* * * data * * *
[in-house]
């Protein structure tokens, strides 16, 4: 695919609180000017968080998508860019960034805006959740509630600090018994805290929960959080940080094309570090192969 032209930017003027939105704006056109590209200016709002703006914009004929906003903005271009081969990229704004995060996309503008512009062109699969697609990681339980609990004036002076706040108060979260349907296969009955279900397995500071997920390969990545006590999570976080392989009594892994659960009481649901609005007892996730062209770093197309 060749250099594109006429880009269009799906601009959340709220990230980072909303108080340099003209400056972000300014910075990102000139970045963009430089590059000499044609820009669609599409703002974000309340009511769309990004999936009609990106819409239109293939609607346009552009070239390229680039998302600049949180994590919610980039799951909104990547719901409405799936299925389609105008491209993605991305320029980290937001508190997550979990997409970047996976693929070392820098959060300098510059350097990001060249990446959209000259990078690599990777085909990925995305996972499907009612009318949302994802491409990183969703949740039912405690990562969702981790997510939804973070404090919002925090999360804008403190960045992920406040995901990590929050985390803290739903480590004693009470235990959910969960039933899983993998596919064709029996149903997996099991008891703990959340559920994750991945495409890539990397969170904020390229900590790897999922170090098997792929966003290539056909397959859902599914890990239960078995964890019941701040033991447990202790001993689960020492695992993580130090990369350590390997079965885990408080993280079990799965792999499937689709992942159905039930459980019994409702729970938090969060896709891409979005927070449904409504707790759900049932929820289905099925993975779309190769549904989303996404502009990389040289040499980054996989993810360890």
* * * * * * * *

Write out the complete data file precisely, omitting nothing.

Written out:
[in-house]
């Protein structure tokens, strides 16, 4: 695919609180000017968080998508860019960034805006959740509630600090018994805290929960959080940080094309570090192969 032209930017003027939105704006056109590209200016709002703006914009004929906003903005271009081969990229704004995060996309503008512009062109699969697609990681339980609990004036002076706040108060979260349907296969009955279900397995500071997920390969990545006590999570976080392989009594892994659960009481649901609005007892996730062209770093197309 060749250099594109006429880009269009799906601009959340709220990230980072909303108080340099003209400056972000300014910075990102000139970045963009430089590059000499044609820009669609599409703002974000309340009511769309990004999936009609990106819409239109293939609607346009552009070239390229680039998302600049949180994590919610980039799951909104990547719901409405799936299925389609105008491209993605991305320029980290937001508190997550979990997409970047996976693929070392820098959060300098510059350097990001060249990446959209000259990078690599990777085909990925995305996972499907009612009318949302994802491409990183969703949740039912405690990562969702981790997510939804973070404090919002925090999360804008403190960045992920406040995901990590929050985390803290739903480590004693009470235990959910969960039933899983993998596919064709029996149903997996099991008891703990959340559920994750991945495409890539990397969170904020390229900590790897999922170090098997792929966003290539056909397959859902599914890990239960078995964890019941701040033991447990202790001993689960020492695992993580130090990369350590390997079965885990408080993280079990799965792999499937689709992942159905039930459980019994409702729970938090969060896709891409979005927070449904409504707790759900049932929820289905099925993975779309190769549904989303996404502009990389040289040499980054996989993810360890």